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What Do Chinese Viewers Think of Disney’s “Mulan” Remake?

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The long-awaited live action remake of Disney’s Mulan was finally released on video-streaming platform Disney+ yesterday after months of delays.

While the film actually had its premiere all the way back in March in Los Angeles, it’s been faced with multiple delays since then as a result of the global outbreak of Covid-19. Disney decided in August to show the movie through their video-streaming platform Disney+ starting from September 4. It was also recently announced that the film will get a Chinese theatrical release on September 11.

The build-up to the film has been beset with miscues and controversies, with many criticizing the choice of Chinese actress Liu Yifei in the starring role as the warrior princess, even before she declared support for Hong Kong police. Another flashpoint has been the awkward translation of the phrase “Loyal Brave True” into Chinese as 忠勇真 (zhong yong zhen), which has caused befuddlement among Chinese communities. Helen Hsu, a clinical psychologist based in LA wrote on Twitter, “Disney couldn’t hire a consultant to tell them this graphic is hella wrong? ‘The awkward, bad tattoo’ vibe strong here.”

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Contrary to some expectations that the film would inevitably be a critical flop, it currently holds an 80% score on ratings site Rotten Tomatoes. As it stands, the film has exceeded critical scores on the same site for other Disney live action remakes, such as The Lion King (52%), Aladdin (57%) and Beauty and the Beast (71%). 

Critics have commended the movie for its stunning visuals, both in terms of the broad geographical landscape that we see Mulan traverse, as well as the high-octane fight sequences that take place through the film.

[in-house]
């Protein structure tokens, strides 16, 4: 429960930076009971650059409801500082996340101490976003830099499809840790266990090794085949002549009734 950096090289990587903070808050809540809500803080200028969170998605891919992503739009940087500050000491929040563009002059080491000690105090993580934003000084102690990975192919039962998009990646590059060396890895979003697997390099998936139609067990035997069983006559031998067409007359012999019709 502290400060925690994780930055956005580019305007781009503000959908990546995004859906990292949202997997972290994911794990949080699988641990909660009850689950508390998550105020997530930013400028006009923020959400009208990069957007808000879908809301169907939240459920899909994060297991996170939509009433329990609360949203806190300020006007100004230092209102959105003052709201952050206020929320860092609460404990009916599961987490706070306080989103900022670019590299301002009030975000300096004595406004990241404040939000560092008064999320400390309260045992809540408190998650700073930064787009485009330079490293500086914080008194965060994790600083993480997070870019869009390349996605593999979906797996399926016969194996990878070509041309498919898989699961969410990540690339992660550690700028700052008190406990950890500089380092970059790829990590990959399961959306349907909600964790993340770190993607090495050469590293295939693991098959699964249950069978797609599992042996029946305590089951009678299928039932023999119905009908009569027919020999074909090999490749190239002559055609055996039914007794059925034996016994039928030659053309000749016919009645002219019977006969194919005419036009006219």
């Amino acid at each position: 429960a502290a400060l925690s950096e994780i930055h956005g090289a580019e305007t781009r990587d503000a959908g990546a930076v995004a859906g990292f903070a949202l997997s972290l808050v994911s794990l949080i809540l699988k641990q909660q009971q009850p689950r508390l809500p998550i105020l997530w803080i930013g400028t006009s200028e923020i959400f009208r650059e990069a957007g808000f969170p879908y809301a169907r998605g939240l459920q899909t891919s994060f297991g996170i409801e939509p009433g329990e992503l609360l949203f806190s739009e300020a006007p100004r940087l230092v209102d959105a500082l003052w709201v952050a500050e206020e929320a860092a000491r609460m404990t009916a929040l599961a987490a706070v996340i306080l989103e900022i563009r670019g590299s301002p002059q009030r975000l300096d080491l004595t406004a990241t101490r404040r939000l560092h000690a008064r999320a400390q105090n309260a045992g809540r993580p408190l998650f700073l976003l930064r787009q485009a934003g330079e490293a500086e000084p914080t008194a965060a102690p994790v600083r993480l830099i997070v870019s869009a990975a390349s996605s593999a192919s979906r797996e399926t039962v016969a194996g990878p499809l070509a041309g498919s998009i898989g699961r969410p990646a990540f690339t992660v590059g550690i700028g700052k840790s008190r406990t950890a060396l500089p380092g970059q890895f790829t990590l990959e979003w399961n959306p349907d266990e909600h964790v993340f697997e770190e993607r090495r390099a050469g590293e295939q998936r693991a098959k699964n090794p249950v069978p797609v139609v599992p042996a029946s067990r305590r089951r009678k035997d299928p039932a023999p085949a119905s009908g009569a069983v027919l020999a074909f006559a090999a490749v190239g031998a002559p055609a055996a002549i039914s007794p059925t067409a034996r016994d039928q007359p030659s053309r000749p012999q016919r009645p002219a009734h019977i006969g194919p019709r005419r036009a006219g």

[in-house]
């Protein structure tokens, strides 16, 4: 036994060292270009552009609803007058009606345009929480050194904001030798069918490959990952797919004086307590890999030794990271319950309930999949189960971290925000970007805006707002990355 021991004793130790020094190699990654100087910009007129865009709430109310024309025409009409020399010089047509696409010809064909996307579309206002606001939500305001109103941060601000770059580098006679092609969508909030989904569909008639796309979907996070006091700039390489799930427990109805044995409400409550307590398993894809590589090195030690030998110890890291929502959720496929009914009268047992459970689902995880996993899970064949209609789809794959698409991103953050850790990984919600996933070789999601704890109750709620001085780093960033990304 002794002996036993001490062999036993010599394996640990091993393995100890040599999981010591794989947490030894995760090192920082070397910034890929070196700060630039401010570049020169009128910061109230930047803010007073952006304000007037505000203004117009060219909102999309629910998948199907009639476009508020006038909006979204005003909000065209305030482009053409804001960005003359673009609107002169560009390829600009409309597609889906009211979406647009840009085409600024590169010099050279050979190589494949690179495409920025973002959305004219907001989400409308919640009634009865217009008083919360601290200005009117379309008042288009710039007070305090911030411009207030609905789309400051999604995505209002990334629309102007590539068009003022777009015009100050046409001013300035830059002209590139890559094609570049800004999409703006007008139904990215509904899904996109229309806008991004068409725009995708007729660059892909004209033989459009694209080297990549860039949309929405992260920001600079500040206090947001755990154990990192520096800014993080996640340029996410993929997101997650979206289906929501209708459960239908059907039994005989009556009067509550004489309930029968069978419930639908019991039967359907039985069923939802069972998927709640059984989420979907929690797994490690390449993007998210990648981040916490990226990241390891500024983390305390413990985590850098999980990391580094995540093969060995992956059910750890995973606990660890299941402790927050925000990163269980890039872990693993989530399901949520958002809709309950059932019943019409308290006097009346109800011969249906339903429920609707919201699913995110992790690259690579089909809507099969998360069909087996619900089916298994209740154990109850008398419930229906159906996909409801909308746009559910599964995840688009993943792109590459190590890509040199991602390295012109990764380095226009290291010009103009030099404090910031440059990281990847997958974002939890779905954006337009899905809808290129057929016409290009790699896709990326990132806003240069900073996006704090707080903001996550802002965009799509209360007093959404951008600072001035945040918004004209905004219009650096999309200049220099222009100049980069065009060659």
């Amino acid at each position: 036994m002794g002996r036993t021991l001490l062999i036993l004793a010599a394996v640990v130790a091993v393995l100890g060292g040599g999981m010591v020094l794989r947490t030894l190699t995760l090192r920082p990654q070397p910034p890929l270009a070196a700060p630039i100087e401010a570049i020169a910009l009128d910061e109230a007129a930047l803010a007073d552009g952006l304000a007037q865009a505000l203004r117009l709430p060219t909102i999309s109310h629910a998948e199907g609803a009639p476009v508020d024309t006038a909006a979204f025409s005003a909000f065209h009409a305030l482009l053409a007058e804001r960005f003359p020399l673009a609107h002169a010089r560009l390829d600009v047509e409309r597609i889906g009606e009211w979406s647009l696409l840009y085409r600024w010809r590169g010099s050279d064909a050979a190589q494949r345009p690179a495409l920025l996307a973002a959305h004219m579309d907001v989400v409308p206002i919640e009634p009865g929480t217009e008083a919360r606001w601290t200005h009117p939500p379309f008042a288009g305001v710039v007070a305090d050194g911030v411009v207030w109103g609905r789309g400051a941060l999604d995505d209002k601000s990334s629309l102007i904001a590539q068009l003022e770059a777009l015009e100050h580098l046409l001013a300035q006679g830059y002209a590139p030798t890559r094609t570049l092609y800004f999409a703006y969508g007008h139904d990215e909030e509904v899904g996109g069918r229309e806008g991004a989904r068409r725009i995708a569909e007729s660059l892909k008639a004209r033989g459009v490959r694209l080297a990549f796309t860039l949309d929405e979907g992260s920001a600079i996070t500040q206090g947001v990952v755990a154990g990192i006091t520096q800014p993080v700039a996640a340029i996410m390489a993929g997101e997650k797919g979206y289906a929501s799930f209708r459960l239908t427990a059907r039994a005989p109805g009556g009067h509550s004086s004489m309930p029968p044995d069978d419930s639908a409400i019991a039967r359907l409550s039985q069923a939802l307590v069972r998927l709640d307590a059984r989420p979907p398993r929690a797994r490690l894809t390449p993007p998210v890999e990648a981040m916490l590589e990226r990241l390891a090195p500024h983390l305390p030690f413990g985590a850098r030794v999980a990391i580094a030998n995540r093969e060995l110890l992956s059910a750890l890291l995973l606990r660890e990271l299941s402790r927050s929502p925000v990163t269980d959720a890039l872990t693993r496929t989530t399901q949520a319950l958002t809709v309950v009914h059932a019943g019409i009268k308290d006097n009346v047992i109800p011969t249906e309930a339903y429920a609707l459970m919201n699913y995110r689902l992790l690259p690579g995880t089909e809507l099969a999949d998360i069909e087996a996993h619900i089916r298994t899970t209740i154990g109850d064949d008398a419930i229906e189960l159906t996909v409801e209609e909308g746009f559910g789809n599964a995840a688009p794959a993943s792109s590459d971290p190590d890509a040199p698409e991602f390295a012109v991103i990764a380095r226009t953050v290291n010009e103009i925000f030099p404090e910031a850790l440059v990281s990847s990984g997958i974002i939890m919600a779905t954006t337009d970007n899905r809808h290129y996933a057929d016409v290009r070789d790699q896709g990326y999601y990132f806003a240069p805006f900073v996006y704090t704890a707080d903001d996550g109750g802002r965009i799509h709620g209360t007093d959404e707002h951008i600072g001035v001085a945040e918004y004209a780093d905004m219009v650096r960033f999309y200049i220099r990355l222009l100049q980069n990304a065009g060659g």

However, there has been a wave of negative commentary on the movie as well.

Criticisms of Mulan focus around its controversial central themes, comparison with its Disney predecessor — the 1998 animated version starring iconic characters like Mushu the dragon and bisexual icon and Mulan’s love interest Li Shang — or simply its somewhat flat storytelling. Writing for the Hollywood Reporter, Inkoo Kang first admires the visual qualities of the film, but goes on to say, “The result is a creatively squeamish, pokily paced movie by committee that has four credited screenwriters, a slew of hackneyed Disney tropes and an enervating lack of emotional resonance.”

It’s over-arching narrative of “filial piety” and “virtue” — from a non-Chinese writing team — is also attracting considerable flack both on Chinese social media and on Twitter.

Over on Chinese ratings site Douban, the film currently holds a score of 5.9 out of 10, based on over 10,000 ratings (update: after 50,000 reviews, the film now has a score of 4.7).

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One Douban user, who gave the film two stars out of five, wrote, “It can only be said that the trailer was too good, which caused disappointment after watching it.” Others described the final scenes as “laughable” and accused it of hamfisted attempts to portray Chinese culture. Some Chinese viewers also criticized the cost of the movie, which was available for 30USD on Disney+, with the general feeling being that the price did not offer good value given the film’s quality.

While the battle sequences and martial arts choreography have been praised by critics and fans, some Chinese viewers were disappointed with what they perceived as the “fairytale style” of the film, taking away from the seriousness of the battle sequences and the quick-fire action scenes that don’t give the martial arts proper space to be showcased. One reviewer on Douban wrote, “I wanted to see a historical epic that is different from the previous Disney style. However, due to the fairytale style, the people in battle looked like they were in a child’s play.”

Bryan Grogan
    Bryan is RADII's Culture Editor. He is a Shanghai-based writer and editor with an interest in culture stories with a social bent. He can be found at a music show, usually with pint in hand.